The aim of this study was to describe costs and other short-term effects of severe hypoglycaemia in children and adolescents with type 1 diabetes. The study comprised a geographic population of 129 patients <19 y of age with families prospectively registering detailed data after self-reported severe hypoglycaemia. In the period Jan.-Dec. 1998, 16 events were reported with unconsciousness and 95 events without unconsciousness but needing the assistance of another person. Of all events, 20-30% had effects requiring the assistance of people other than parents, school absence, parents' absence from work, extra transport and/or telephone calls. Patient (family) activities were cancelled after 10% (5%) of events. Increased worry for parents was reported after 8% and poor sleep after 7% of events. Hospital visits took place at 5% and hospitalizations at 3% of all events. Patients with severe hypoglycaemia indicated lower global quality of life (p=0.0114). The average socio-economic burden for events of severe hypoglycaemia was estimated at EURO 17,400 yearly per 100 type 1 diabetes patients. Average cost was estimated at EURO 239 per event of severe hypoglycaemia with unconsciousness or EURO 478 yearly per patient with unconsciousness, and EURO 63 per event of severe hypoglycaemia without unconsciousness but needing assistance from another person or EURO 307 yearly per patient in this category. These are conservative estimates and do not include unpaid time and other intangibles, possible road traffic accidents, disabling or premature deaths. Conclusions: The results suggest the potential for socio-economic savings and increased quality of life for patients and families from severe hypoglycaemia prevention programs.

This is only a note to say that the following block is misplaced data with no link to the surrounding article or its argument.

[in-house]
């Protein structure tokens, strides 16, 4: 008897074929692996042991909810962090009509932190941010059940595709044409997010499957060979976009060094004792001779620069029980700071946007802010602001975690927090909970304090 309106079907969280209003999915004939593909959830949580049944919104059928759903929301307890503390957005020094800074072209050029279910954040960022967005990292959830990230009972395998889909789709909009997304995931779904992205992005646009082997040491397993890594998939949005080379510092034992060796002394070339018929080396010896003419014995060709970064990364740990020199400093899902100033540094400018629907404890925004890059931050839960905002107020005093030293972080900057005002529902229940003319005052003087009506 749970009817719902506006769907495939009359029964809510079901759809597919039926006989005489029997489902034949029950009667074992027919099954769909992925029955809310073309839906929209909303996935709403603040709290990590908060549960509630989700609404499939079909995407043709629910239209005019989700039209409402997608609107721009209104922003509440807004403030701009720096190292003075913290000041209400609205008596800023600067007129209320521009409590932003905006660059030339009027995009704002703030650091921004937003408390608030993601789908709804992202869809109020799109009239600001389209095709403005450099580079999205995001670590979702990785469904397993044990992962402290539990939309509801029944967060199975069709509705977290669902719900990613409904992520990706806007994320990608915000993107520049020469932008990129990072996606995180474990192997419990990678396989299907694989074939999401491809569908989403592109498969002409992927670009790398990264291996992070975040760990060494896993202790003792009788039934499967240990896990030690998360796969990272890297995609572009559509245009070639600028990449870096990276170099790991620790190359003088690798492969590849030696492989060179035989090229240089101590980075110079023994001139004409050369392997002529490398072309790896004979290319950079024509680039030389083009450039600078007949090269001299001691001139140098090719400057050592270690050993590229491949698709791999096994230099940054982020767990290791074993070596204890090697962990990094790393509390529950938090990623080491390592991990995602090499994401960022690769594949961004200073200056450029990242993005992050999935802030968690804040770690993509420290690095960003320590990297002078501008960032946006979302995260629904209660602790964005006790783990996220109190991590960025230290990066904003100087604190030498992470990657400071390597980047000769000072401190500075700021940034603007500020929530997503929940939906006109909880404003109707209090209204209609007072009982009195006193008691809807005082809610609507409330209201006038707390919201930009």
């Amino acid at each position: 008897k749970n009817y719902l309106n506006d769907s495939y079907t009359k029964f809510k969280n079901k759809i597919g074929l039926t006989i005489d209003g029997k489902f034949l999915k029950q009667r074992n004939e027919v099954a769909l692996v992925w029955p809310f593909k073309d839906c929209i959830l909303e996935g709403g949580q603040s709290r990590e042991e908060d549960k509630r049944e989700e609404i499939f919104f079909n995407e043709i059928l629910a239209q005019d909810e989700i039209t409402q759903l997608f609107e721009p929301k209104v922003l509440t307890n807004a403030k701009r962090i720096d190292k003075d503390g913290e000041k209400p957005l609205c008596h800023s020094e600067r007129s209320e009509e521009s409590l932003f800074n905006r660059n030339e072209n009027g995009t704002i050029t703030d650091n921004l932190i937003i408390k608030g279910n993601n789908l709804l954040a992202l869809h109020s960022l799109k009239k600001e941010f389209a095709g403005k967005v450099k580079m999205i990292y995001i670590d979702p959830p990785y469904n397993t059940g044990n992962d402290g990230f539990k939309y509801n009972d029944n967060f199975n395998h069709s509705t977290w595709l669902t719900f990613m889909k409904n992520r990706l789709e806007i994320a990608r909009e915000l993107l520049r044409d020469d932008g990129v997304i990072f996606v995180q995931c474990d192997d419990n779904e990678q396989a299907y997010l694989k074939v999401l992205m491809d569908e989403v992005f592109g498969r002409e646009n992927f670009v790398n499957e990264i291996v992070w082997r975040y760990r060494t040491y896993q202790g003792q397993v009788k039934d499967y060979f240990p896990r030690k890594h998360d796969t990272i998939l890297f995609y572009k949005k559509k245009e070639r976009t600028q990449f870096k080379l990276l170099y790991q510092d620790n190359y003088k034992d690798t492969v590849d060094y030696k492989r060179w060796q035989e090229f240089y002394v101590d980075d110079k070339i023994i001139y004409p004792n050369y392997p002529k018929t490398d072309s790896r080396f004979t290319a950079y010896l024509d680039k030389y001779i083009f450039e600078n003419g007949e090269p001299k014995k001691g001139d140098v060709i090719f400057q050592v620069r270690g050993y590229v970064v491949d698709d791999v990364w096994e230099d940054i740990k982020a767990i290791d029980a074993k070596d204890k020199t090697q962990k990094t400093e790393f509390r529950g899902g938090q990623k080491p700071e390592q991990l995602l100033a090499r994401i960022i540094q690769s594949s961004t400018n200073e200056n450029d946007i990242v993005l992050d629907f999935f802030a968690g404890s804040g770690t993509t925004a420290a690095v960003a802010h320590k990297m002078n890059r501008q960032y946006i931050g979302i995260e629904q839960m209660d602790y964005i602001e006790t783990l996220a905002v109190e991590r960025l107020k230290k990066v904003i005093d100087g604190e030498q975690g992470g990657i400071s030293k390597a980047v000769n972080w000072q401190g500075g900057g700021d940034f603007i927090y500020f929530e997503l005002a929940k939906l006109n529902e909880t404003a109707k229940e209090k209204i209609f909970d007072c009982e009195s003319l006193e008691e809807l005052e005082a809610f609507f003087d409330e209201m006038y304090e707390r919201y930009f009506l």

• 19.
    Nordfeldt, Sam
    et al.
    Linköping University, Department of Clinical and Experimental Medicine, Child and Adolescent Psychiatry . Linköping University, Faculty of Health Sciences. Östergötlands Läns Landsting, Local Health Care Services in Central Östergötland, Department of Child and Adolescent Psychiatry.
    Jonsson, Dick
    Linköping University, Department of Medicine and Health Sciences, Health Technology Assessment. Linköping University, Faculty of Health Sciences.
    Ludvigsson, Johnny
    Linköping University, Department of Clinical and Experimental Medicine, Pediatrics . Linköping University, Faculty of Health Sciences. Östergötlands Läns Landsting, Centre of Paediatrics and Gynecology and Obstetrics, Department of Paediatrics in Linköping.
    Increasing response rate in data registration and follow-up of type 1 diabetes children and adolescents: A prospective population study 1992–971999In: Practical Diabetes International, ISSN 1357-8170, Vol. 16, no 4, p. 101-106Article in journal (Refereed)
    Abstract [en]

    Aims: This study considers how a local diabetes team can develop a system for patient data registration and follow-up to enhance quality control and health economic analysis, and how a high response rate for patient data can be achieved.